Jan/Feb 2017 Current Moscow Time: 07:49:59
17 January 2017


  The world’s biggest country, in a magazine. Since 1956.

Two Quotes for 2017

Paul E. Richardson

Jan/Feb 2017
Jan/Feb 2017
Editorial
Page 4   ( 1 pages)
Summary: Two quotes that point up the duality of being a Russophile these days.


Extract:

On the morning of Saturday, December 10, just as news was breaking of CIA reports that state-sponsored Russian hackers had sought to influence the US presidential election in Donald Trump’s favor, I was visiting The Museum of Russian Art in Minneapolis (a family event had brought us to the Twin Cities).

There I was, standing in the museum’s beautiful main hall, surrounded by works by Fabergé and Formozov, while outside the Twitterverse and the 24/7 mediocracy was subsumed by stories of cyber this, Putin that, and endless analyses of Trump’s ties to the Kremlin.

It was another taste of the dualism that now dominates the Russophile’s world, and it made me think of a wonderful quote by Toni Morrison about how artists keep working when the world around them seems to be spinning out of control:

"This is precisely the time when artists go to work. There is no time for despair, no place for self-pity, no need for silence, no room for fear. We speak, we write, we do language. That is how civilizations heal... I know the world is bruised and bleeding, and though it is important not to ignore its pain, it is also critical to refuse to succumb to its malevolence. Like failure, chaos contains information that can lead to knowledge — even wisdom. Like art."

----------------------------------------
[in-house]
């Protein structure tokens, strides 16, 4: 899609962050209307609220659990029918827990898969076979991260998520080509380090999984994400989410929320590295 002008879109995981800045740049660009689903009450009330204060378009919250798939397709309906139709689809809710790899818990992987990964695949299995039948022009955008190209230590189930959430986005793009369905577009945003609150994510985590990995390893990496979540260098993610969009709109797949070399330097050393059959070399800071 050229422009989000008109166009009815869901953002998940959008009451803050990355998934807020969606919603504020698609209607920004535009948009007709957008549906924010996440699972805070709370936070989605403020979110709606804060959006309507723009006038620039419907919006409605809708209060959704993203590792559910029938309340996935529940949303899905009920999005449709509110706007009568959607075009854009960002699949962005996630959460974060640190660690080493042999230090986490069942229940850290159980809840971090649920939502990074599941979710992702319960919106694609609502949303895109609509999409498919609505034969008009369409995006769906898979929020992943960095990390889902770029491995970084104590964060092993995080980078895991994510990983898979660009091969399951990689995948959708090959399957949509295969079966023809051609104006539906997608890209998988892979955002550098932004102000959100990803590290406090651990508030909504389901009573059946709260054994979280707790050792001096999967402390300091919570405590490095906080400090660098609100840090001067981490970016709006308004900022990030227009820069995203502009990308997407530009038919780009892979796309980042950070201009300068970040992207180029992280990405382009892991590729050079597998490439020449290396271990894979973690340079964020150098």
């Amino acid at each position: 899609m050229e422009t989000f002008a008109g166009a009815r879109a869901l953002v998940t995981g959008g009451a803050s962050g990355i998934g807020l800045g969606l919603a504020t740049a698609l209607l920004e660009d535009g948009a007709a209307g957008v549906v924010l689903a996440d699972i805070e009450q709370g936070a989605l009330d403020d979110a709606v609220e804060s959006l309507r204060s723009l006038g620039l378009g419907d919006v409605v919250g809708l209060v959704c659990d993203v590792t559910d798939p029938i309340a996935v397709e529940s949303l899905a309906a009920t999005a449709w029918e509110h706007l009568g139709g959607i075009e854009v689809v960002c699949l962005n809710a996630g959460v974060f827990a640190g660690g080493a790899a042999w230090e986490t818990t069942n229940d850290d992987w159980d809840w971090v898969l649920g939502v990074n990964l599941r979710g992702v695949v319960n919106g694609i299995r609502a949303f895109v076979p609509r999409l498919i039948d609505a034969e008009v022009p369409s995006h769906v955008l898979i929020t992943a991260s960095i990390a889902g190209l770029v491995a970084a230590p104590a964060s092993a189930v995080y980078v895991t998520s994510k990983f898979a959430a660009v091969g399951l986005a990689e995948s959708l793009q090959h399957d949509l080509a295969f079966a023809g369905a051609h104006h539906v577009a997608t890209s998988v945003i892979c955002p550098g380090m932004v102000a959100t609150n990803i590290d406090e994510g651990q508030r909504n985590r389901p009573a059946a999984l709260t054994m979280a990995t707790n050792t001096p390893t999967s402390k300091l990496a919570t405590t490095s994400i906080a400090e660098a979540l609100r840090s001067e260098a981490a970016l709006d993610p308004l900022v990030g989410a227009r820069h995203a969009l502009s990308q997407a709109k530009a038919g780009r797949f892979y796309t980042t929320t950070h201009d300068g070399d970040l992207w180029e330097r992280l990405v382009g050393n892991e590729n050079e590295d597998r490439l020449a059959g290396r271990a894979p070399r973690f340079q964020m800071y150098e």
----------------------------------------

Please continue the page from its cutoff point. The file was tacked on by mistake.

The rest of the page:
We speak, we write, we do language.

We tell stories.

A bit ironically, by a design set down months ago, two of the feature stories we tell in this issue (Monuments, page 38 and Ivan the Terrible, page 44), as well as the Post Script (page 64), deal with what happens when art becomes a tool of the state, of how the Russian state has sought to refract history through public monuments.

But we also take you to the furthest tip of the Russian Far East, where battles are being fought with poachers. And to a remote village in Tver province, where we meet a horse named Boy. And to an unusual museum in the Russian breadbasket.

This eclectic mix of stories and the strange attraction of this country brought to mind another quote, this time from Nikolai Gogol:

"Russia! Russia... Everything in you is open, desolate and level; your squat towns barely protrude in the midst of the plains like dots, like counters; there is nothing to tempt or enchant the onlooker’s gaze. But what is this inscrutable, mysterious force that draws me to you?"

I could not think of two more perfect quotes with which to begin our magazine’s sixtieth year.

And so, with the arrival of another January (got your Wall Calendars yet?), I reaffirm our commitment to continue taking you to Russia in unusual ways, to allow that inscrutable, mysterious force to work on us, so that we will speak, write, and tell interesting stories.

Enjoy the issue.

p.s. If you have not already, sign up for our free email newsletter at russianlife.com. If all goes according to plan, just after New Year’s we will announce an exciting, new year-long book project that will make The Spine of Russia project look easy! We’d love to have you join us.

To read more, follow the "Purchase Back Issue" link from the full story listing for this issue.